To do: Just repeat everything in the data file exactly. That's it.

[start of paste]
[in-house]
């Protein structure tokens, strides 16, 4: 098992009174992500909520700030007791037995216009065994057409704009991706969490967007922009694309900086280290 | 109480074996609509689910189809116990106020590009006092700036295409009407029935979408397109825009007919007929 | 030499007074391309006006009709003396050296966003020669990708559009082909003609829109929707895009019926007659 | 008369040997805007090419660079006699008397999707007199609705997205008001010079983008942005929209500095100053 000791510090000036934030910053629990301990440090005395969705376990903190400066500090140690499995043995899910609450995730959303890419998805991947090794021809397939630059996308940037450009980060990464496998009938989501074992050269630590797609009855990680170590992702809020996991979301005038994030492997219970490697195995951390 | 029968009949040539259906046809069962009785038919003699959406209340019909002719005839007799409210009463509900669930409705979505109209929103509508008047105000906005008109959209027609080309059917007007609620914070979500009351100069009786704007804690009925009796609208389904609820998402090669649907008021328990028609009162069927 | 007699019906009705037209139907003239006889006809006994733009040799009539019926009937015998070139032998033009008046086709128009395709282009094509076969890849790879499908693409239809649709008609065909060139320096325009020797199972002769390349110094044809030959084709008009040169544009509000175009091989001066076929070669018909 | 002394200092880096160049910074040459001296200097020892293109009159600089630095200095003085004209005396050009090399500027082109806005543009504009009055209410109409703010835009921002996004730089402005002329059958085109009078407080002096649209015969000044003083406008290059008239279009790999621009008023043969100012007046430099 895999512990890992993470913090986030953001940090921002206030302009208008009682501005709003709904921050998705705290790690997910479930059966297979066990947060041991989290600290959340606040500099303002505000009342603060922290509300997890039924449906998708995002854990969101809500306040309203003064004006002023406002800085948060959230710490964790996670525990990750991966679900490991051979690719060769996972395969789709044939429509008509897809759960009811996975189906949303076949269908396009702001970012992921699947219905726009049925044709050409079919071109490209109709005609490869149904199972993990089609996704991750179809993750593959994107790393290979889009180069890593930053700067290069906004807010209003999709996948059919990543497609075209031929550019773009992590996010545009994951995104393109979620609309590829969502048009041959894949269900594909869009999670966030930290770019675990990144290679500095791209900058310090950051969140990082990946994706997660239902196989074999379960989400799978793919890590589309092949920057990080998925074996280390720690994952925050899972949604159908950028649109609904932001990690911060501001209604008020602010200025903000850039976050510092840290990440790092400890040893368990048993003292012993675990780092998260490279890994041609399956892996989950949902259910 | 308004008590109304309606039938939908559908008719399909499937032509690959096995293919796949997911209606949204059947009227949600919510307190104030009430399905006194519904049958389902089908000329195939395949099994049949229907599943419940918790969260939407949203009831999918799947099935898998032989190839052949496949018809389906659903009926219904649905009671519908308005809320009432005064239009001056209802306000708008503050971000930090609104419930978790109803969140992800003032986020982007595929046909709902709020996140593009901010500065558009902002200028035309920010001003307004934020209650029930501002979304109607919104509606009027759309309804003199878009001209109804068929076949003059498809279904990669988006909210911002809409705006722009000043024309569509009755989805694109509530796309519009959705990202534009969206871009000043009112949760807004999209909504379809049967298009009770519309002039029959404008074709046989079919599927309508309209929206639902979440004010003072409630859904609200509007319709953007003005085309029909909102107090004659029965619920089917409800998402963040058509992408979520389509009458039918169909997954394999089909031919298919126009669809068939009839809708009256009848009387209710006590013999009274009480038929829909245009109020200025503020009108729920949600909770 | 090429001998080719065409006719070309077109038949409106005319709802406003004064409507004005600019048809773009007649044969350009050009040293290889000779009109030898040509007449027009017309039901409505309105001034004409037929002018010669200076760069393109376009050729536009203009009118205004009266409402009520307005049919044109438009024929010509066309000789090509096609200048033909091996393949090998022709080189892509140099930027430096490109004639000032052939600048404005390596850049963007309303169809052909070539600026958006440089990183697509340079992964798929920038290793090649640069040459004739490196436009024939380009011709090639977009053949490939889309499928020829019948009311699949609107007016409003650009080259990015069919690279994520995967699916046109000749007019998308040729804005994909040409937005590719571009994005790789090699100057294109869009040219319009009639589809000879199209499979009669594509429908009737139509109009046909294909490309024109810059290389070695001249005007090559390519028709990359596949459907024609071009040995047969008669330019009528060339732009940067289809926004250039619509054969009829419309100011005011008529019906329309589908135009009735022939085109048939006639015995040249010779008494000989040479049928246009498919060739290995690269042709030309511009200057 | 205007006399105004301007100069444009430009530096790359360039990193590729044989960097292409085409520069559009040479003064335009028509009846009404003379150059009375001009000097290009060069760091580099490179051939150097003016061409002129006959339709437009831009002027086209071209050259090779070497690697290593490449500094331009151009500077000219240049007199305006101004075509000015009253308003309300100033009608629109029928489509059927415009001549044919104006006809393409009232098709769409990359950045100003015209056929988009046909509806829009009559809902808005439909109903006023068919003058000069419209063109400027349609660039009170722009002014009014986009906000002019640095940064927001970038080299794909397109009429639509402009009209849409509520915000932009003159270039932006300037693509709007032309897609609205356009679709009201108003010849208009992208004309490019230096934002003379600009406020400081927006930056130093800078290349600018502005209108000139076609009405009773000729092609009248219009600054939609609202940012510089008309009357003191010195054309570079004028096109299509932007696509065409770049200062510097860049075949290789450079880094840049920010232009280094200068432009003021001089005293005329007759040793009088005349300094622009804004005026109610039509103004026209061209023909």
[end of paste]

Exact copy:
[in-house]
């Protein structure tokens, strides 16, 4: 098992009174992500909520700030007791037995216009065994057409704009991706969490967007922009694309900086280290 | 109480074996609509689910189809116990106020590009006092700036295409009407029935979408397109825009007919007929 | 030499007074391309006006009709003396050296966003020669990708559009082909003609829109929707895009019926007659 | 008369040997805007090419660079006699008397999707007199609705997205008001010079983008942005929209500095100053 000791510090000036934030910053629990301990440090005395969705376990903190400066500090140690499995043995899910609450995730959303890419998805991947090794021809397939630059996308940037450009980060990464496998009938989501074992050269630590797609009855990680170590992702809020996991979301005038994030492997219970490697195995951390 | 029968009949040539259906046809069962009785038919003699959406209340019909002719005839007799409210009463509900669930409705979505109209929103509508008047105000906005008109959209027609080309059917007007609620914070979500009351100069009786704007804690009925009796609208389904609820998402090669649907008021328990028609009162069927 | 007699019906009705037209139907003239006889006809006994733009040799009539019926009937015998070139032998033009008046086709128009395709282009094509076969890849790879499908693409239809649709008609065909060139320096325009020797199972002769390349110094044809030959084709008009040169544009509000175009091989001066076929070669018909 | 002394200092880096160049910074040459001296200097020892293109009159600089630095200095003085004209005396050009090399500027082109806005543009504009009055209410109409703010835009921002996004730089402005002329059958085109009078407080002096649209015969000044003083406008290059008239279009790999621009008023043969100012007046430099 895999512990890992993470913090986030953001940090921002206030302009208008009682501005709003709904921050998705705290790690997910479930059966297979066990947060041991989290600290959340606040500099303002505000009342603060922290509300997890039924449906998708995002854990969101809500306040309203003064004006002023406002800085948060959230710490964790996670525990990750991966679900490991051979690719060769996972395969789709044939429509008509897809759960009811996975189906949303076949269908396009702001970012992921699947219905726009049925044709050409079919071109490209109709005609490869149904199972993990089609996704991750179809993750593959994107790393290979889009180069890593930053700067290069906004807010209003999709996948059919990543497609075209031929550019773009992590996010545009994951995104393109979620609309590829969502048009041959894949269900594909869009999670966030930290770019675990990144290679500095791209900058310090950051969140990082990946994706997660239902196989074999379960989400799978793919890590589309092949920057990080998925074996280390720690994952925050899972949604159908950028649109609904932001990690911060501001209604008020602010200025903000850039976050510092840290990440790092400890040893368990048993003292012993675990780092998260490279890994041609399956892996989950949902259910 | 308004008590109304309606039938939908559908008719399909499937032509690959096995293919796949997911209606949204059947009227949600919510307190104030009430399905006194519904049958389902089908000329195939395949099994049949229907599943419940918790969260939407949203009831999918799947099935898998032989190839052949496949018809389906659903009926219904649905009671519908308005809320009432005064239009001056209802306000708008503050971000930090609104419930978790109803969140992800003032986020982007595929046909709902709020996140593009901010500065558009902002200028035309920010001003307004934020209650029930501002979304109607919104509606009027759309309804003199878009001209109804068929076949003059498809279904990669988006909210911002809409705006722009000043024309569509009755989805694109509530796309519009959705990202534009969206871009000043009112949760807004999209909504379809049967298009009770519309002039029959404008074709046989079919599927309508309209929206639902979440004010003072409630859904609200509007319709953007003005085309029909909102107090004659029965619920089917409800998402963040058509992408979520389509009458039918169909997954394999089909031919298919126009669809068939009839809708009256009848009387209710006590013999009274009480038929829909245009109020200025503020009108729920949600909770 | 090429001998080719065409006719070309077109038949409106005319709802406003004064409507004005600019048809773009007649044969350009050009040293290889000779009109030898040509007449027009017309039901409505309105001034004409037929002018010669200076760069393109376009050729536009203009009118205004009266409402009520307005049919044109438009024929010509066309000789090509096609200048033909091996393949090998022709080189892509140099930027430096490109004639000032052939600048404005390596850049963007309303169809052909070539600026958006440089990183697509340079992964798929920038290793090649640069040459004739490196436009024939380009011709090639977009053949490939889309499928020829019948009311699949609107007016409003650009080259990015069919690279994520995967699916046109000749007019998308040729804005994909040409937005590719571009994005790789090699100057294109869009040219319009009639589809000879199209499979009669594509429908009737139509109009046909294909490309024109810059290389070695001249005007090559390519028709990359596949459907024609071009040995047969008669330019009528060339732009940067289809926004250039619509054969009829419309100011005011008529019906329309589908135009009735022939085109048939006639015995040249010779008494000989040479049928246009498919060739290995690269042709030309511009200057 | 205007006399105004301007100069444009430009530096790359360039990193590729044989960097292409085409520069559009040479003064335009028509009846009404003379150059009375001009000097290009060069760091580099490179051939150097003016061409002129006959339709437009831009002027086209071209050259090779070497690697290593490449500094331009151009500077000219240049007199305006101004075509000015009253308003309300100033009608629109029928489509059927415009001549044919104006006809393409009232098709769409990359950045100003015209056929988009046909509806829009009559809902808005439909109903006023068919003058000069419209063109400027349609660039009170722009002014009014986009906000002019640095940064927001970038080299794909397109009429639509402009009209849409509520915000932009003159270039932006300037693509709007032309897609609205356009679709009201108003010849208009992208004309490019230096934002003379600009406020400081927006930056130093800078290349600018502005209108000139076609009405009773000729092609009248219009600054939609609202940012510089008309009357003191010195054309570079004028096109299509932007696509065409770049200062510097860049075949290789450079880094840049920010232009280094200068432009003021001089005293005329007759040793009088005349300094622009804004005026109610039509103004026209061209023909």